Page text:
Earlier this month, as the Ravens continued a lackluster season, the other birds — the Orioles — announced they had hired Houston Astros analytics wunderkind Mike Elias as their new general manager and executive vice president.
This news, presumably meant to offer Baltimore baseball fans some hope on the heels of record-breaking losses (115 for the year), came during the same week, 35 years earlier, that the Orioles held a reunion celebrating the team’s last championship — in 1983.
Yes, the days of Joe Altobelli, John Lowenstein, Gary Roenicke, Tippy Martinez and Eddie Murray winning it all were that long ago.
Now that the Orioles occupy the basement, it’s therapeutic to remember when they were seen as one of baseball’s most successful franchises. With front office stability and on-the-field reliability, fans were certain to get their money’s worth when they went to see them play at Memorial Stadium and, intermittently, at Camden Yards. Their success relied on a scouting and management protocol called the “Oriole Way.” It taught players how to play the professional game wisely and sensibly, emphasizing teamwork and unselfishness. It worked terrifically as the team produced home grown Hall of Famers such as Brooks Robinson, Eddie Murray, Jim Palmer and Cal Ripken, along with a great supporting cast.
From 1964 — when the Orioles firmly established themselves as perennial contenders — through 1975, the Os averaged 87 wins a year. What about the Yankees during that same time? Wannabes, every single one of them, in their pinstripe finery. The Red Sox? Average (except for 1967 and 1975, when they went to the World Series — and lost). The O’s made it to four World Series and won two during that period, in 1966 and 1970.
Baltimore was a football town then, a reputation that was well deserved, given our port location, muscular manufacturing sector and a shot-and-a-beer reputation. Still the Orioles were reliable winners, and went to the World Series again in 1979, losing to the Pittsburgh Pirates, and finished second the next three years before besting the Philadelphia Phillies in 1983 to again become champions.
If the Colts represented the city’s northern temperament, the Orioles reflected the city’s southern roots: slow, friendly, hot, neighborly and a tad paranoid about their identity. They were beloved, even if, at times, attendance did not demonstrate the deep place they held in our hearts. They were led throughout the ‘70s and early ‘80s by their fiery manager Earl Weaver, another home grown Hall-of-Famer, who rose through the managerial ranks before getting his shot at the Big Leagues, where he relied on statistics, kept on paper, to tell him who matched up best in the constant struggle between hitter and pitcher.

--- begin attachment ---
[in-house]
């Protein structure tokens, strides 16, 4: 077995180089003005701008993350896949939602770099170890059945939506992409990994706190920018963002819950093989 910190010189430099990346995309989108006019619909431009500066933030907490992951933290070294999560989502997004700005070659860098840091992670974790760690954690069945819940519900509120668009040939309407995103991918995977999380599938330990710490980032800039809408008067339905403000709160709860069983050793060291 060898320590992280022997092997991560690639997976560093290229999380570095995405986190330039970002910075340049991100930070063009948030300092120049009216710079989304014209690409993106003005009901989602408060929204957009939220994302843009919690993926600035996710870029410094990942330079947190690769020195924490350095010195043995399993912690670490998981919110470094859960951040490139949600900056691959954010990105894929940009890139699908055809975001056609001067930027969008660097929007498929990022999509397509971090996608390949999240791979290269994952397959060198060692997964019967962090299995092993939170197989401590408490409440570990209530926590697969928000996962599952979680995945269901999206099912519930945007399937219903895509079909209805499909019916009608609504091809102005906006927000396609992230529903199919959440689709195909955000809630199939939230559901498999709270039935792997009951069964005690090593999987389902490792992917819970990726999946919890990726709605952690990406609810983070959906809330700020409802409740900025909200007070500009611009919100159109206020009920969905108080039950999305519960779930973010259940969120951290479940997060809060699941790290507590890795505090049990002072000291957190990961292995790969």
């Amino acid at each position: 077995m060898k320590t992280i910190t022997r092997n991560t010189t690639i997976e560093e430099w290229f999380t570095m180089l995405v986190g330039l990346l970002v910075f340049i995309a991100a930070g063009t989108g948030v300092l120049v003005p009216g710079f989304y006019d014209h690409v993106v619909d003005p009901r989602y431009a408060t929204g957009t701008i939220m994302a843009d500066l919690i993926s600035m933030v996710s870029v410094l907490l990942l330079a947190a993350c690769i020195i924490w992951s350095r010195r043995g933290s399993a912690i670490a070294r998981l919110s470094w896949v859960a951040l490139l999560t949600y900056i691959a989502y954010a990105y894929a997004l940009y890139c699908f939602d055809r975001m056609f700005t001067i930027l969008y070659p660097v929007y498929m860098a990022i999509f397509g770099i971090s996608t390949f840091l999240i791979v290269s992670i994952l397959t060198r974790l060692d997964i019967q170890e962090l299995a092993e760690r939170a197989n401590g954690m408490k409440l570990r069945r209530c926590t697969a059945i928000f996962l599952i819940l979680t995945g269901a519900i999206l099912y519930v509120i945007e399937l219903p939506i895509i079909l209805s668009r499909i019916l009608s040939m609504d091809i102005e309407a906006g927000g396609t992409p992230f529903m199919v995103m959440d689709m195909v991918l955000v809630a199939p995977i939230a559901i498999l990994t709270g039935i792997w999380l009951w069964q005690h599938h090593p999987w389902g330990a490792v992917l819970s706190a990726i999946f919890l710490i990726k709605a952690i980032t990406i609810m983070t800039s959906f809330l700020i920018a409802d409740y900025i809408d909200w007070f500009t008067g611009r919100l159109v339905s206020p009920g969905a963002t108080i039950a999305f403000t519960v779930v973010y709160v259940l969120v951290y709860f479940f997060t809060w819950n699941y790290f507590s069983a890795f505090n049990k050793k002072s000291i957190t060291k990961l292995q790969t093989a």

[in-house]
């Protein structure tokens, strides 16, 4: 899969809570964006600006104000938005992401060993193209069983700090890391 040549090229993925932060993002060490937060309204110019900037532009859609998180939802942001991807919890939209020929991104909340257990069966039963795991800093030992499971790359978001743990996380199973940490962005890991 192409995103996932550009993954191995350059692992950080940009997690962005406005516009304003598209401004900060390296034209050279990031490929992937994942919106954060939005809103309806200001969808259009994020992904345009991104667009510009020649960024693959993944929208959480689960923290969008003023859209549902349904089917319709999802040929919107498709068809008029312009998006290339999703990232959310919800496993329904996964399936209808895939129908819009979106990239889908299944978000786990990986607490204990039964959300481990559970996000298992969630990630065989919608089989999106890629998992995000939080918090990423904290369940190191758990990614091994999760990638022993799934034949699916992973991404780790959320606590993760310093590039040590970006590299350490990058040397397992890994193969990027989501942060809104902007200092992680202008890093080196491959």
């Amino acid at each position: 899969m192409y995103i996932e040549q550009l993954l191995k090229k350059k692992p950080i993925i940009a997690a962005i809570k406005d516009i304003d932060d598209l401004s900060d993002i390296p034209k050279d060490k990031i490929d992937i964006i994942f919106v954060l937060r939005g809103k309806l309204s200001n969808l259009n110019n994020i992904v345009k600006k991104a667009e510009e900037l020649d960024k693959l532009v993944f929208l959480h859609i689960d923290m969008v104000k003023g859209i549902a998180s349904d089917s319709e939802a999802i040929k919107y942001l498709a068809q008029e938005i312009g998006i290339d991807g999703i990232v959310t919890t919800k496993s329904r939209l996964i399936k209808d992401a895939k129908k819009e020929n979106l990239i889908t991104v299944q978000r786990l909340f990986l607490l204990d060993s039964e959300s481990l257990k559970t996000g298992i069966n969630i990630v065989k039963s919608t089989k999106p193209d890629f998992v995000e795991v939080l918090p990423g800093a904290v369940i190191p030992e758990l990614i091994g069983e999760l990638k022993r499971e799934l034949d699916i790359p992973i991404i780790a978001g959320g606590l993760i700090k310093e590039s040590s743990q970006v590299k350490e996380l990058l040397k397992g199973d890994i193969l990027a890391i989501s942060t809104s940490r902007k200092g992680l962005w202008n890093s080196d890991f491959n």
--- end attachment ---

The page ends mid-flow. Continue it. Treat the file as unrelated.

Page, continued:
The Orioles seemed to lose their way when baseball’s free-agency, money era arrived. They were competitive, but the win-at-all-costs mentality that had taken over the sport replaced chemistry in the clubhouse, and their “next man up” approach to the game — one that seemed to permanently supply the team with fresh homegrown talent — to replace injured or retiring veterans, got lost.
So what happened? It’s impossible to say. Perhaps greatness eventually runs head first into the law of averages, and that’s what befell yesteryear’s Orioles: It simply was someone else’s turn to be good. The cynical fan has a pocketful of other reasons, many of them too complicated to explain. But if baseball, unlike every other professional sport, promises a new beginning each spring, perhaps we can find hope in Mike Elias’ arrival and his reliance on analytics.
It seems absurd that an elegant and simple game like baseball can be run successfully by numbers crunchers. But as we saw with Weaver’s on-the-field success, numbers usually don’t lie. If back in the old days it was good enough for Weaver, the best manager in Orioles history, there must be something to it.
Orioles’ greatness once again? Even if Mr. Elias is successful, that’s a long way off. But I’ll take respectability.
Pitchers and catchers report on Feb. 13. I can hardly wait.
Lee McC. Kennedy teaches history at The Boys' Latin School of Maryland. His email is email@example.com.